Why Fonterra and the Dam don’t mix

What is so astounding about Fonterra’s latest faux pas is that the government does not seem to be connecting the dots between increasing the nitrogen levels in the Tukituki and consumer confidence in the quality of Fonterra’s products.

Consumers like to know, and are prepared to pay a premium, for sustainably produced food. No amount of spin is going to disguise the fact that putting 500% more nitrogen in the Tukituki to allow intensive dairying on the Ruataniwha Plains is going to lead to a decline in the heath of the Tukituki.

As Prof Mike Joy has pointed out so often, arguing that you can limit algae growth by limiting phosphorus is spurious. I agree that amongst other things you need water, light, nitrogen, and phosphorus to make plant life grow, and that growth rates are dependant on the ratio in which these four elements are available. However saying you can increase the amount of nitrogen by limiting phosphorus makes no sence.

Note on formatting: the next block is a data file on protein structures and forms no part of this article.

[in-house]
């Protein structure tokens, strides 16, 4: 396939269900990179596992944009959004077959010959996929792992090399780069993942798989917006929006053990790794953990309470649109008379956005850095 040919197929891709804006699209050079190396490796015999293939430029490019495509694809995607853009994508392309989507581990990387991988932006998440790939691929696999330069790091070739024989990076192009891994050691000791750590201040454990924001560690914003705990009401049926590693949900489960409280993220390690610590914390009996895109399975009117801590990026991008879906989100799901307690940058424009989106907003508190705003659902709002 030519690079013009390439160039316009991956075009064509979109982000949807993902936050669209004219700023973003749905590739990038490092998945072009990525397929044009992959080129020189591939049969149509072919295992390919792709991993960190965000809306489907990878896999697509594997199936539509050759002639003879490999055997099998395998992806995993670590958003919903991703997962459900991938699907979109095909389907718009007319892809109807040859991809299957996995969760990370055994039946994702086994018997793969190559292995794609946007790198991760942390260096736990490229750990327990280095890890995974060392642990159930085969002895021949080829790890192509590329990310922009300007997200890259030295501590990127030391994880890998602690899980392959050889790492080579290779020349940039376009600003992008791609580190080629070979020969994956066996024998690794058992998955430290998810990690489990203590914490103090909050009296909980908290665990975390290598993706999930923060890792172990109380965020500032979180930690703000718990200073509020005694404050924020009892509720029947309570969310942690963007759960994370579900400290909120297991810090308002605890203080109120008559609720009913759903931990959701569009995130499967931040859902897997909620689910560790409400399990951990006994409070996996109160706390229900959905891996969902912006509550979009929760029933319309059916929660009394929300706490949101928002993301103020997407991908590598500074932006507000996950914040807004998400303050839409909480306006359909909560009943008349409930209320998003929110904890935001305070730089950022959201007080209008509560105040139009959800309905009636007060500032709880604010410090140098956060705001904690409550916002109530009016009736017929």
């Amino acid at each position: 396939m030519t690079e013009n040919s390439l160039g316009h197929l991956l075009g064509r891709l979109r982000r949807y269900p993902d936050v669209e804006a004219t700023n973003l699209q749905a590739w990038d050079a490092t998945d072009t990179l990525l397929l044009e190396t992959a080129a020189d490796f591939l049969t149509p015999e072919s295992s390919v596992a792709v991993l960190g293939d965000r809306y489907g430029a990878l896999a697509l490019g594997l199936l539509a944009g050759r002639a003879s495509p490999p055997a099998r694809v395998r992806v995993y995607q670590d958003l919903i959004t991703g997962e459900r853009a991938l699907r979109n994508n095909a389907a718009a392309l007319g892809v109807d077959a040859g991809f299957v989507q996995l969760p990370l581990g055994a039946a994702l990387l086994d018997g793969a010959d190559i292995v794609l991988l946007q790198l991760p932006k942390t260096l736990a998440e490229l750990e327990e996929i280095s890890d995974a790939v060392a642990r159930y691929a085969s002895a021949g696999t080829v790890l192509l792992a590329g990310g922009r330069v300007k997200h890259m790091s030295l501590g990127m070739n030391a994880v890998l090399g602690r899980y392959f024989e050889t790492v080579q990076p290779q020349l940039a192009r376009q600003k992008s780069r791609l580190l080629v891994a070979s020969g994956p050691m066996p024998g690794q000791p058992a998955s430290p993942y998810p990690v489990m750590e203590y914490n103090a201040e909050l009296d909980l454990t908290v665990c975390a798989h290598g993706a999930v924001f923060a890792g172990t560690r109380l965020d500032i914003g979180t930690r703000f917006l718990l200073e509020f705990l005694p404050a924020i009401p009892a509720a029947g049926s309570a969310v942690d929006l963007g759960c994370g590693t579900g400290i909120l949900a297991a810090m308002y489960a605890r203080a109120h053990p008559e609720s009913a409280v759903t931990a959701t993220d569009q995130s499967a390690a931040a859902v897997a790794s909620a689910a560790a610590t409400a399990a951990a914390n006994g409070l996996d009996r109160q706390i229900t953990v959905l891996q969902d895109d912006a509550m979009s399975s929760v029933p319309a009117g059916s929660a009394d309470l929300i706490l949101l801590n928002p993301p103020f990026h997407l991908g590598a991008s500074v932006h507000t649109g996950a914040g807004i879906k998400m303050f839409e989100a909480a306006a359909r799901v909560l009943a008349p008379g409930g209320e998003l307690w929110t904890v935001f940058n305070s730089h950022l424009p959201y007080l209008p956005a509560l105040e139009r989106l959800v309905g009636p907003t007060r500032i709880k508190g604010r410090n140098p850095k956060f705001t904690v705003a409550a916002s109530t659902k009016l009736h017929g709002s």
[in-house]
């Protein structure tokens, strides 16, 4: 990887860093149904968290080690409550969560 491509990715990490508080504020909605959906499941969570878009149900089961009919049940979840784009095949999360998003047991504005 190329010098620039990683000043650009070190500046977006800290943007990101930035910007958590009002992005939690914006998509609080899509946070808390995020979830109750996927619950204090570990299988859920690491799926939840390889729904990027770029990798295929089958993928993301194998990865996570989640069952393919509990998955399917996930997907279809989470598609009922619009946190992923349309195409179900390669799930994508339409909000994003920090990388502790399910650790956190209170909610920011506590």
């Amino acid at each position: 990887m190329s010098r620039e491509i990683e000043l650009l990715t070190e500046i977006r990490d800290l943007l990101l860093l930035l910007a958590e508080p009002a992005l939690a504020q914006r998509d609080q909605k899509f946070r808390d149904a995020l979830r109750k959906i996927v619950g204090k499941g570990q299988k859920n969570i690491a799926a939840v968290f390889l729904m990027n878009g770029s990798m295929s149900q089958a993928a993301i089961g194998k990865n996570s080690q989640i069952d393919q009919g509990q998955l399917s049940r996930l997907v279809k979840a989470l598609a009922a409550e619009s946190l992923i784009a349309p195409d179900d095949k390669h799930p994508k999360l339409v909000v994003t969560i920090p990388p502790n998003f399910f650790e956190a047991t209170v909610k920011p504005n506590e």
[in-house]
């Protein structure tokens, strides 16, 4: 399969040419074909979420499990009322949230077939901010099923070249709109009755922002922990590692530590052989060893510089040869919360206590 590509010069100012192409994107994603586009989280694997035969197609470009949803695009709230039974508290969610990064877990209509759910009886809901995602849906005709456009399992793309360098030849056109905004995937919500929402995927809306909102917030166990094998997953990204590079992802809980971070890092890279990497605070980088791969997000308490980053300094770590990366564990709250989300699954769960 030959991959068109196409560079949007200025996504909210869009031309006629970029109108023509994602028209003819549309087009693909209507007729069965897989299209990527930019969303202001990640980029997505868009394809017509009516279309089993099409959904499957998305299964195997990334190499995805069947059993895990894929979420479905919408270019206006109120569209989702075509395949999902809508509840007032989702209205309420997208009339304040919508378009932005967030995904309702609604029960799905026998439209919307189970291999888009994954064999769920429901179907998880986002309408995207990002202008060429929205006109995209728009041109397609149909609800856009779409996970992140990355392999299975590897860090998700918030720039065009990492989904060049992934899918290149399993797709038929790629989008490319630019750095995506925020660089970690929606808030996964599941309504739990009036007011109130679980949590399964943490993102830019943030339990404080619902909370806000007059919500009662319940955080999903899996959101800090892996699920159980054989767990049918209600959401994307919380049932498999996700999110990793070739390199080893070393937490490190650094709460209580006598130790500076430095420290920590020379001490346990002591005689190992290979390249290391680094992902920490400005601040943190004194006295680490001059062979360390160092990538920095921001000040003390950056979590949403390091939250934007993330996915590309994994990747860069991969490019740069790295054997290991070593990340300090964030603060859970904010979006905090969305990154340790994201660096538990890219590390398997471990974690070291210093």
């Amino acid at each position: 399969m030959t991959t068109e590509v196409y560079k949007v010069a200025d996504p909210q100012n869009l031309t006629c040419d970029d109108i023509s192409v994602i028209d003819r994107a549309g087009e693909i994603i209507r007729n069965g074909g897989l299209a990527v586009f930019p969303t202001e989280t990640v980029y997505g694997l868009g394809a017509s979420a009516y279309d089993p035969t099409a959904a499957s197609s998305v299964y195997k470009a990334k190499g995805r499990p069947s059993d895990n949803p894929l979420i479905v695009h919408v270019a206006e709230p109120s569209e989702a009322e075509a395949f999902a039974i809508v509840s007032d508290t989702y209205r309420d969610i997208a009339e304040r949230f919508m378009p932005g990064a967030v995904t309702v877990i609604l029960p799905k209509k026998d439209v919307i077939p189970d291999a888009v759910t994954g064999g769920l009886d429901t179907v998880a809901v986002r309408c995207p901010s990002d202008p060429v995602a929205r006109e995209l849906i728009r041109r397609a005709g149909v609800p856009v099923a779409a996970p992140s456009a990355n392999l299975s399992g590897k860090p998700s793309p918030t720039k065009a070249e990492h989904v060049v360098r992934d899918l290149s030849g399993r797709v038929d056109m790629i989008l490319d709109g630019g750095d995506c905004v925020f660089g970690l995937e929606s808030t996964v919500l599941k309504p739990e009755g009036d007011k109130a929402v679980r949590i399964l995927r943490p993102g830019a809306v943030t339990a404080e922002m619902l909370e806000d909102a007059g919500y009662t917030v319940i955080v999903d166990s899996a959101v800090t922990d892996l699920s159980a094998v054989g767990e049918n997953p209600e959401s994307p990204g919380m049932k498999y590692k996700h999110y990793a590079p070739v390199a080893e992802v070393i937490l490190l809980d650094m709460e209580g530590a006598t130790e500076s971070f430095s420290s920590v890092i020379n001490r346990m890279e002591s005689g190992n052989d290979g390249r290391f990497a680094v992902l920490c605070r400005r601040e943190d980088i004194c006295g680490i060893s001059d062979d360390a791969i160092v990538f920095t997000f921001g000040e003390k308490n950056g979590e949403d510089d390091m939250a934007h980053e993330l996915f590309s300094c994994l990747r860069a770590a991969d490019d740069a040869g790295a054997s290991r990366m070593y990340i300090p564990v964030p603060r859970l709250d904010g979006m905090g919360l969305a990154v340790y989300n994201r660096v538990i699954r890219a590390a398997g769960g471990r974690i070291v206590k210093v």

Think of it this way. Given the influence the fertiliser companies have over our farming community hill country farmers will not stop applying super any time soon. In a storm no amount of riparian planting will stop phosphorus being washed into our water ways. It’s only logical. So then what happens in the river now there is increased nitrogen levels and a flood of phosphorous – massive plant growth.

So if offshore consumers become aware of how our clean green image is being tainted by the push towards corporate agriculture which destroys our river, will they still be prepared to pay a premium? It’s long overdue for fresh thinking around these issues because thinking like it’s still the 19th century just doesn’t cut it any more.

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